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Posted on Mon, Oct 31, 2011 : 8:30 a.m.

Four ways to make a healthful Halloween

By Delfina Bonilla-Cassel

Halloween Kids.jpg

Photo courtsey of

Let’s face it. Of all the holidays we celebrate, Halloween can seem like a nightmare for the health conscious. There’s nothing like gorging on candy, caramel and crystal-coated snacks to get your insulin levels surging and tempting you toward a mad sugar addiction. It makes life after Halloween seem kind of bleak.

Yet, Halloween really doesn’t have to be quite so grim (no pun intended). Below is a list of four ways to put a positive spin on this whole thing:

1) Map out your Trick-Or-Treat route

Whether you are a parent tagging along behind your little monsters or able to trick-or-treat by yourself, take five minutes to hop on Google Maps and plan out your route, so that it covers about a three mile distance. That’s about the equivalent of a solid 60 minutes worth or trick-or-treating (depending on your pace of course).

If you have really little children, pack a stroller and pound the rest of that pavement when the kiddies have had enough. This does not give anyone free reign to devour an entire pillow-case full of candy, but it does provide the opportunity to un-hunch and un-crunch yourself from a day’s worth of computer-ing, take in some fresh-fall air and connect with your neighbors. And, for those participating in work-related walking competitions, this is a perfect time to put on your pedometer and track a few more steps towards that goal. Every step counts!

2) Carve a pumpkin

Anyone who’s ever carved a pumpkin before knows that the majority of time, it’s akin to losing at an arm-wrestling match. Depending on the size of your Jack or Jane-o-lantern, it can take some serious arm strength and endurance to smash that sucker!

Put down the dumbbells and carve three pumpkins instead (maybe add in a few push-ups or side planks to spice it up). It’s an enjoyable variation to any upper body workout. When the carving’s done, get rid of the pumpkin guts, but save the seeds for roasting. There are plenty of simple recipes on line, but here’s an easy one I ran across. The seeds make a great alternative to munching on candy and can easily jazz up a variety of fall-season soups and salads.

3) Act out your costume!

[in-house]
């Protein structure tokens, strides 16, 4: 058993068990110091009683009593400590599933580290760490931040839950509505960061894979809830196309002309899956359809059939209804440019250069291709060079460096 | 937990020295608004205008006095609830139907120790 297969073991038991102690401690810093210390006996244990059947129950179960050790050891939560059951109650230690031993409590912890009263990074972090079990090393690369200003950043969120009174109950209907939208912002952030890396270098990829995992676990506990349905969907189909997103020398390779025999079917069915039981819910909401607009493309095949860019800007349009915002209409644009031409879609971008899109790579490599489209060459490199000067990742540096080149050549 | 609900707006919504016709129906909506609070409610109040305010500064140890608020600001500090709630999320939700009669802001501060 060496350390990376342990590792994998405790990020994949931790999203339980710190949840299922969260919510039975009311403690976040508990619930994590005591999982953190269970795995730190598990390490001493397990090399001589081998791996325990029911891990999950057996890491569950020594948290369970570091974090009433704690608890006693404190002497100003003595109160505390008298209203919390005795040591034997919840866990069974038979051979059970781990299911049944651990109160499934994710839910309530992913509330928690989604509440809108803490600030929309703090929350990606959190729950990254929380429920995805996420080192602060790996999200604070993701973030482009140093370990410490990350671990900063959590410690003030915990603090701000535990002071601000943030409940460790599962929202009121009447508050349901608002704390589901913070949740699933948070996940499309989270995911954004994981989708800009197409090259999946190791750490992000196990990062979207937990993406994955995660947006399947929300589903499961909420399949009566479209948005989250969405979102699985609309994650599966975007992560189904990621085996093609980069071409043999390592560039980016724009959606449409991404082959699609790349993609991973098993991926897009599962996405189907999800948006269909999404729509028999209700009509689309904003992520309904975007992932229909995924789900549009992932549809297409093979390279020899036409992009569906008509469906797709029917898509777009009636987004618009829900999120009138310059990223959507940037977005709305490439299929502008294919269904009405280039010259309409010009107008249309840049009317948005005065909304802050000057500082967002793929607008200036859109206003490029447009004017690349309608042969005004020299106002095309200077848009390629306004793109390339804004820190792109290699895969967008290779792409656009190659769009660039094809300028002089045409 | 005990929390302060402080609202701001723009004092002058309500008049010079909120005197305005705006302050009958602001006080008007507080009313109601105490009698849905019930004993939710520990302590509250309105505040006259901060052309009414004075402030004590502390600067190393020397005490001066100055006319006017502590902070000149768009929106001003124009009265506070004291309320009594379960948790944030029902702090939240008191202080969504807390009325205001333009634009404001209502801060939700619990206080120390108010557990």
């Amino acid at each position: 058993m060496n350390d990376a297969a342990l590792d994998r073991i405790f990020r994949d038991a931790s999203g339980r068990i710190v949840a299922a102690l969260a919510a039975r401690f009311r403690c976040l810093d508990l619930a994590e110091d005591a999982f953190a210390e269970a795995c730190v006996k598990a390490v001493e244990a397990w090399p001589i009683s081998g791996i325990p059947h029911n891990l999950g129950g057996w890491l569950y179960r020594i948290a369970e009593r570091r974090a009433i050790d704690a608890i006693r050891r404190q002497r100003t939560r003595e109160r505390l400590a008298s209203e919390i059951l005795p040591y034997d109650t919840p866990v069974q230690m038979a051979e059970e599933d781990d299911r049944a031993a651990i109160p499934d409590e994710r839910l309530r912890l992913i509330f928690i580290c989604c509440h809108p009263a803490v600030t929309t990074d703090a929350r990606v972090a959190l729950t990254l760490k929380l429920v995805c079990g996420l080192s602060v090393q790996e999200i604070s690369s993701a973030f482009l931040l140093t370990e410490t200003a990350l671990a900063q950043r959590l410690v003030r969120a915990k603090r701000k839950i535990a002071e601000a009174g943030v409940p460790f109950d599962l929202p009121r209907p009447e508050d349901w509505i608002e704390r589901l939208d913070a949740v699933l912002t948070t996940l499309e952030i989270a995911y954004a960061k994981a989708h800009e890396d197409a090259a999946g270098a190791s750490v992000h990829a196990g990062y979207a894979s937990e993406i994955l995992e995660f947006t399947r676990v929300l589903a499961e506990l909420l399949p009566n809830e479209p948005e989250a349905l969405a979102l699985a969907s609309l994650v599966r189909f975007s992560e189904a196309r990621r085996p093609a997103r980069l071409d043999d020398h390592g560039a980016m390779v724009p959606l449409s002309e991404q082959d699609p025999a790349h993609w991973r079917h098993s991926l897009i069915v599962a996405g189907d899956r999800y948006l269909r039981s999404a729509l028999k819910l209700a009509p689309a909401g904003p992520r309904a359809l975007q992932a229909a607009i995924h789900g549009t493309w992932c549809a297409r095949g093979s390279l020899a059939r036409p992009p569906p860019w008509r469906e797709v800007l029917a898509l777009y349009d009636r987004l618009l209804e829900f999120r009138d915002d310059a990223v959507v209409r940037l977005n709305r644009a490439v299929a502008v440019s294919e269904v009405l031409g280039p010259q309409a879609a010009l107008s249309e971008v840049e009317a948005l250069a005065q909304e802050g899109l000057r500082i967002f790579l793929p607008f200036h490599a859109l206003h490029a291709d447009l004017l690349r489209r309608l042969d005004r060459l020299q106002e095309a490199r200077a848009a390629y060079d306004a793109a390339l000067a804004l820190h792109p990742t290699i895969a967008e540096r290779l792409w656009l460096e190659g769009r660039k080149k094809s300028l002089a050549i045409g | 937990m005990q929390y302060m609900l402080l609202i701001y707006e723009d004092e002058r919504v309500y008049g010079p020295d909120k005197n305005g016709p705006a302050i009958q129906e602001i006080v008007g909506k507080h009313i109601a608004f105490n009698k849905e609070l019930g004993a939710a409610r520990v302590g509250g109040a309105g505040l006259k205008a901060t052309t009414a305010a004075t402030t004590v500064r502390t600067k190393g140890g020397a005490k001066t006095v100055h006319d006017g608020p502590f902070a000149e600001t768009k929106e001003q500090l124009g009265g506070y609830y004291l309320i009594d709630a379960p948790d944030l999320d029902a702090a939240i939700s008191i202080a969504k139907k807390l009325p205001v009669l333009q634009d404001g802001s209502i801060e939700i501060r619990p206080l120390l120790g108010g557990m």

Halloween is the one night that we can all dress like fools and totally get away with it. With that said, whether you are dressed as a wolf, a whale or a warlock, show some dignity and pay homage to your respective costume’s true character. Run, jump, swim, fly, crawl, sprint, leap, limp, climb, and hop your way from house to house. No one can make fun of you, especially since everyone will look equally as Kooky as you do! Not to mention, if you make even small effort, you’ve got a built in Halloween workout!

4) Hand out a trick instead of a treat

The word “treat” generally correlates with the word “sweet,” conjuring up squeals of excitement and laughter. Candy is not the only inexpensive item that beckons a child’s (or a grown person’s) smile. Bouncy balls anyone?

I say, live a little on the edge. Hand out something other than candy to your trick-or-treaters. Not only will you help ward off candy catered cavities, you will also demonstrate to your family (and to others) that treats and rewards need not always present themselves in the form of food (especially not the sugar coated and colored, sour, chewy kid-shaped kind!).

Happy (alternative) Halloween-ing!

Delfina Bonilla-Cassel is the founder of EnForma Fit LLC and an ACE Certified Personal Trainer and yoga instructor. Her motto is "Shaping the best you, one workout at a time." Visit her website or blog, or find her on Facebook, Twitter or LinkedIn.


Ashley Miller Helmholdt

Tue, Nov 1, 2011 : 2:52 p.m.

Lots of fun ideas here - I enjoyed the pupkin carving/pumpkin seeds last night!

Delfina Bonilla-Cassel

Wed, Nov 2, 2011 : 2 p.m.

Pumpkin carving is always a blast. Was it a big one or a baby one? Typical jack-o-lantern or another artistic work?

Daniel Lopez

Mon, Oct 31, 2011 : 3:29 p.m.

Great article!! It really hit home the fact that we tend to relate candy and sweets to prizes or awards for our small children. Many of the reasons why we have such an obesity epidemic in the USA goes back to core elements of our society. I think I will personally take your advice and give out something other that candy instead :)

Delfina Bonilla-Cassel

Wed, Nov 2, 2011 : 1:59 p.m.

Thanks so much for the comment! Yes, unfortunately many of us associate sweet food with rewards and it's really important to teach each other, that it doesn't have to work that way. A sweet every now and then is understandable, but it's become almost pavlovian for many of us. Help me spread the word and the knowledge!